Day in the Life of a Linguist
Department of World Languages and Cultures Linguist in Residence Robin Barr always has linguistics on her mind. Barr holds a PhD in linguistics from Harvard, with concentrations in both Indo-European and psycholinguistics. Her research on morphology involves the relationship between language learning and language change, and she is always happy to hear of new irregular verbs or refinements for wug-tests. Below is an account of her day on Thursday, September 5.
Breakfast at Plato's Diner in College Park. Mmmmm, waffles with a side of linguistics. Discussed the role of the internet in false etymologies. For example, if you Google "Vatican Cameos," you will find that it was used in Season Two of the BBC drama "Sherlock" as a code phrase for "Hit the deck!" You will also find many references to its use by British forces in WWII, on sites such as Urban Dictionary. It turns out, however, that all the claims about a WWII origin of this phrase are dated after the "Sherlock" episode aired, and can be traced to a single authoritative-sounding (but completely invented) comment on a fan forum. In fact, the phrase comes instead from Conan Doyle's original 'Hound of the Baskervilles' story, where Sherlock Holmes refers in passing to the affair of the Vatican Cameos. Conclusion: Fake!
Grading problem sets from Principles of Linguistics. Let's see – since this is the first problem set, I'll avoid using red pen because sometimes students freak out if their returned papers look as if they're bleeding....
Whew – 8 down, 13 problem sets to go. Time to take a break for another etymology. Where does 'twerk' come from? I find several options:
- a blend of 'jerk' and some word beginning with tw-. Twist? Twirl? Tweak? This meaning has the earliest citations, but doesn't seem to fit the more recent usage describing Miley Cyrus's gyrations.
- onomatopoetic – imitative of a bird call. I think we can safely rule this out.
- a shortening of 'footwork'. This one doesn't fit either the meaning or the syntax of 'twerking.'
- an alteration of 'torque'. I like this one – it incorporates the necessary gyrations. However, can I show that the coiners of this usage were aware of the word 'torque'?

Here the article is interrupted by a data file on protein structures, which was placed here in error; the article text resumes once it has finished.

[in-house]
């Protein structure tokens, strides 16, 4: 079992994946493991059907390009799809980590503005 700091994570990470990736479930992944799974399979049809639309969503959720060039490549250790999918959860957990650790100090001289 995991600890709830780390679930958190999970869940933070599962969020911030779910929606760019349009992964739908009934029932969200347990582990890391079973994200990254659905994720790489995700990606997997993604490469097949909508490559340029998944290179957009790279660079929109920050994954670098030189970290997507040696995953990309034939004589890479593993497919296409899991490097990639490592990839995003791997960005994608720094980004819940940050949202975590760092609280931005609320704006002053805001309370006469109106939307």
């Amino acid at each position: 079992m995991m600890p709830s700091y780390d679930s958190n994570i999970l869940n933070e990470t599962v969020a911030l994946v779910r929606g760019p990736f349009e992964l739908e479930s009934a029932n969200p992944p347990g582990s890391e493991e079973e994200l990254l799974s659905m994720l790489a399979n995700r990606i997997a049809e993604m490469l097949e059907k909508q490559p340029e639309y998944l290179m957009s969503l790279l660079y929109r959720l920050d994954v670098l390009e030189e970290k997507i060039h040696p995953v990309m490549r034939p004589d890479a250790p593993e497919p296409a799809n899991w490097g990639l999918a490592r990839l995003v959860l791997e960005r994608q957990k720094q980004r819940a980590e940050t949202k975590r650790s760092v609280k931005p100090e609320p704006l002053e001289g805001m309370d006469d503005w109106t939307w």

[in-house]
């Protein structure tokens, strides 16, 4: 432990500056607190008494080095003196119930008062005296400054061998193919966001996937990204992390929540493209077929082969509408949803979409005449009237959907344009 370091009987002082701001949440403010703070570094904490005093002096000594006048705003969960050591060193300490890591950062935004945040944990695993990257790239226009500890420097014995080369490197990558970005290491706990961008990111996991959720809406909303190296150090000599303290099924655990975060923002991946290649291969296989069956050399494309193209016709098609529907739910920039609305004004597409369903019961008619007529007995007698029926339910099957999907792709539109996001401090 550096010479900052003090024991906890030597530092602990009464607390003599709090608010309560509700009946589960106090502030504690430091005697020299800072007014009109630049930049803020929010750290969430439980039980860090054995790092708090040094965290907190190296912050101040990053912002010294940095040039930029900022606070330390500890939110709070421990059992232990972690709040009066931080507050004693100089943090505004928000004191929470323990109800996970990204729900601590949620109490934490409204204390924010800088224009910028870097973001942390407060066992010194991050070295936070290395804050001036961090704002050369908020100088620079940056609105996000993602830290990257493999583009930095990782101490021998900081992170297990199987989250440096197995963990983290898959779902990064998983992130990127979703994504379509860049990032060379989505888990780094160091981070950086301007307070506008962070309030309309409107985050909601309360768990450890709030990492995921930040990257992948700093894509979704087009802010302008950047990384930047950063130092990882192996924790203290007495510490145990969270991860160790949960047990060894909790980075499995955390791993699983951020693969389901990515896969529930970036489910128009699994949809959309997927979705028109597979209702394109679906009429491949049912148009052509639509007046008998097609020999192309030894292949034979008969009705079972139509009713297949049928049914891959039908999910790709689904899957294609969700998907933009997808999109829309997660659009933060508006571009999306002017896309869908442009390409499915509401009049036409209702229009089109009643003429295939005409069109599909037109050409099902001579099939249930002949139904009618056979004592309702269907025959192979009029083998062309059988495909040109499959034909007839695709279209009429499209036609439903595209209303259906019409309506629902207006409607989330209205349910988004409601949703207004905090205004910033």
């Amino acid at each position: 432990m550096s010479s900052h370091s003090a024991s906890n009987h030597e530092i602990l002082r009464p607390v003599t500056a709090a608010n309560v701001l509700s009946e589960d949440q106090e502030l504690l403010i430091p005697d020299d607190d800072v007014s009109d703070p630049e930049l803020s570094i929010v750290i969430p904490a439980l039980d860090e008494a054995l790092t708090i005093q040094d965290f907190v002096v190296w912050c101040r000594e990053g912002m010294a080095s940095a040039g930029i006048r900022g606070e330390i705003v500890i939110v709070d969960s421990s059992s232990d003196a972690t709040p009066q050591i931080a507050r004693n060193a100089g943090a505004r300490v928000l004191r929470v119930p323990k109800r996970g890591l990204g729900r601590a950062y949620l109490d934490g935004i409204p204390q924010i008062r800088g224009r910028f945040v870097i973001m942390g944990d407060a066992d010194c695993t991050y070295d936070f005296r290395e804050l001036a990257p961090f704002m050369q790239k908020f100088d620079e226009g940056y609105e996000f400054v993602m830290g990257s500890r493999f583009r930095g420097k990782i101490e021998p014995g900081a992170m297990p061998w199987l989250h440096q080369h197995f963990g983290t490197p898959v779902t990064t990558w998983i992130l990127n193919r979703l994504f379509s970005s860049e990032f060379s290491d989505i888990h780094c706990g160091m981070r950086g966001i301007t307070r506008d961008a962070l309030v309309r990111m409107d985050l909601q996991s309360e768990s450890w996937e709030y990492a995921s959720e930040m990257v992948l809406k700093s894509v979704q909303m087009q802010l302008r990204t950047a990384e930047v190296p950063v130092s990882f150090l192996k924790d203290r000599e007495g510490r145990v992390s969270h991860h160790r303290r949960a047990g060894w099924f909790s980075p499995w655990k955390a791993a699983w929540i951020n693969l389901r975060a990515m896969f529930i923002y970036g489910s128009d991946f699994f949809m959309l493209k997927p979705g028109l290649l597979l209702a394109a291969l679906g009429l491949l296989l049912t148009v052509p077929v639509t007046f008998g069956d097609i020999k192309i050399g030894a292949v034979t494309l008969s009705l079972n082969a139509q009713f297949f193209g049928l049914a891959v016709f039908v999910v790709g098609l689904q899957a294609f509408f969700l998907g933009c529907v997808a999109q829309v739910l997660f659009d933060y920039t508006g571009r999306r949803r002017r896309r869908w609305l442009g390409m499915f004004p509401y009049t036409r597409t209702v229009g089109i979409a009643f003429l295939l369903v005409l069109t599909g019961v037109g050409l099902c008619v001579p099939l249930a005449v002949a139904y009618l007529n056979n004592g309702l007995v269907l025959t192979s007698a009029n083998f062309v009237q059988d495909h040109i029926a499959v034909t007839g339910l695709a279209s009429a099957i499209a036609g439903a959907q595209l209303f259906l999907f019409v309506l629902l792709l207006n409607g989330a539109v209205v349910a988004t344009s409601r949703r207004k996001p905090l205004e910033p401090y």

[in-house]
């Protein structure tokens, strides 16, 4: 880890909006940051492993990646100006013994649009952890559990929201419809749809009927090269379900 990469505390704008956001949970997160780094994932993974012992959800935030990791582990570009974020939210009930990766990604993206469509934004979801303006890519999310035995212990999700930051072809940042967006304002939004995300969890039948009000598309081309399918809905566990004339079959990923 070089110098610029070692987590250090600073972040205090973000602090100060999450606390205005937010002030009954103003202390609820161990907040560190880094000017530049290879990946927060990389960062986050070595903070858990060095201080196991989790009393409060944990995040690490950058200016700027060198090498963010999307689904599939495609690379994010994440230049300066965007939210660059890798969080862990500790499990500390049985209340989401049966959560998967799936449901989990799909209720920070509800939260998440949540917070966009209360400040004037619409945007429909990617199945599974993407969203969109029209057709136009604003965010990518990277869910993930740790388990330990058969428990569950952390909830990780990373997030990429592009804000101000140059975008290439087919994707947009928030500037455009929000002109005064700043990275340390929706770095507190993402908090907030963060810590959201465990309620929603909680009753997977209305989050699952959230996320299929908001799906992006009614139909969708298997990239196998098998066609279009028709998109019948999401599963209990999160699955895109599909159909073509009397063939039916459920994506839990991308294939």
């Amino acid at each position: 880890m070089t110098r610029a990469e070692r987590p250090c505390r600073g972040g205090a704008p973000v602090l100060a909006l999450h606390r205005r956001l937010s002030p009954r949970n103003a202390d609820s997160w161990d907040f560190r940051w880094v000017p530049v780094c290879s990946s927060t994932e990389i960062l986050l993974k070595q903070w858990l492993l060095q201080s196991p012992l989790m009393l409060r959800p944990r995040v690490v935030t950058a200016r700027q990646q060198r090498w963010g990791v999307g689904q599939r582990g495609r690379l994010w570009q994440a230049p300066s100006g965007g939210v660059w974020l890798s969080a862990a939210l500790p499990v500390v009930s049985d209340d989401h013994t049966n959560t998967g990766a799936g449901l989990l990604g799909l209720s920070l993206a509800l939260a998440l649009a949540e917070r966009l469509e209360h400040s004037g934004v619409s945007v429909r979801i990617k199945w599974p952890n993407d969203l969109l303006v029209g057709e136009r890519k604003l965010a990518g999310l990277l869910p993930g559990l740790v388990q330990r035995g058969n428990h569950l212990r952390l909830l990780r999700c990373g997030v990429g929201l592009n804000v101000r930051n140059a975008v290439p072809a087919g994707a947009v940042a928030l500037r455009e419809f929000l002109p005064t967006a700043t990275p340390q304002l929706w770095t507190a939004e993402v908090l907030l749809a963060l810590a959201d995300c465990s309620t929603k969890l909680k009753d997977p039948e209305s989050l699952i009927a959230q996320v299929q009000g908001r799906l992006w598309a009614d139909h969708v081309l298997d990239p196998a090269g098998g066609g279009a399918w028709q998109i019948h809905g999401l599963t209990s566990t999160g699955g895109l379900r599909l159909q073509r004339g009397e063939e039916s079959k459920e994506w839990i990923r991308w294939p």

- If 'torque' can't be supported, I think I'll go with a variant of 'work' – the earliest usages in this meaning are parallel: "Work it, baby" and "Twerk it, baby" are both cited. Maybe a blend of twist + work?
Conclusion: more research needed.
Head to AU for TESOL Program faculty meeting. Very exciting! I meet the new professors and realize we are getting close to a critical mass of linguists in the program. Today – TESOL, tomorrow – the world! We share course information and exercises, and discuss exciting developments in on-line courses. Talking shop is so much fun; I rarely get to see my colleagues since my class meets on Tuesdays and I don't ordinarily overlap with anyone.
Hang out in my office, working on updating the Workbook for my class. I was unpleasantly surprised earlier when I discovered that the main text for my course had come out in a new edition in which the main difference from the old edition was that all the chapter and exercise numbers had been changed. Randomly. So now I'm trying to coordinate my assignments with the new edition.
Several students stop by to discuss the class and ask questions about the readings. I've got a great bunch of students this term – very interested and enthusiastic!
Some undergraduate students meet with me to find out what other linguistics courses are available, and how to go about creating their own minor in linguistics. We also discuss applying to graduate schools, and internships and careers in linguistics.
More shop talk with other professors. I stick up for my Chicago accent.
Finally finish revising my Workbook and leave it for copying. Head home.
Sign up to present again at Fulbright FLTA meeting in December – I will have to order more kazoos. I think I can safely say that my presentations are the noisiest: imagine 75 or so Fulbright fellows singing, marching, clapping, and playing kazoos as they learn about psycholinguistic tricks for teaching pronunciation.
Don my other hat as instructor at the Washington Literacy Council, and work on getting certified as a Wilson method trainer.
Put on yet a third hat to work on season programming for two of my orchestras: Trinity Chamber Orchestra and Montgomery Symphony Orchestra. Looking for: Czech composers, music about Shakespeare, with harp. Eureka! Erich Wolfgang Korngold wrote a suite for "As You Like It," and I think I hear a harp. Now to find out where we can get the score and parts.
And so to bed.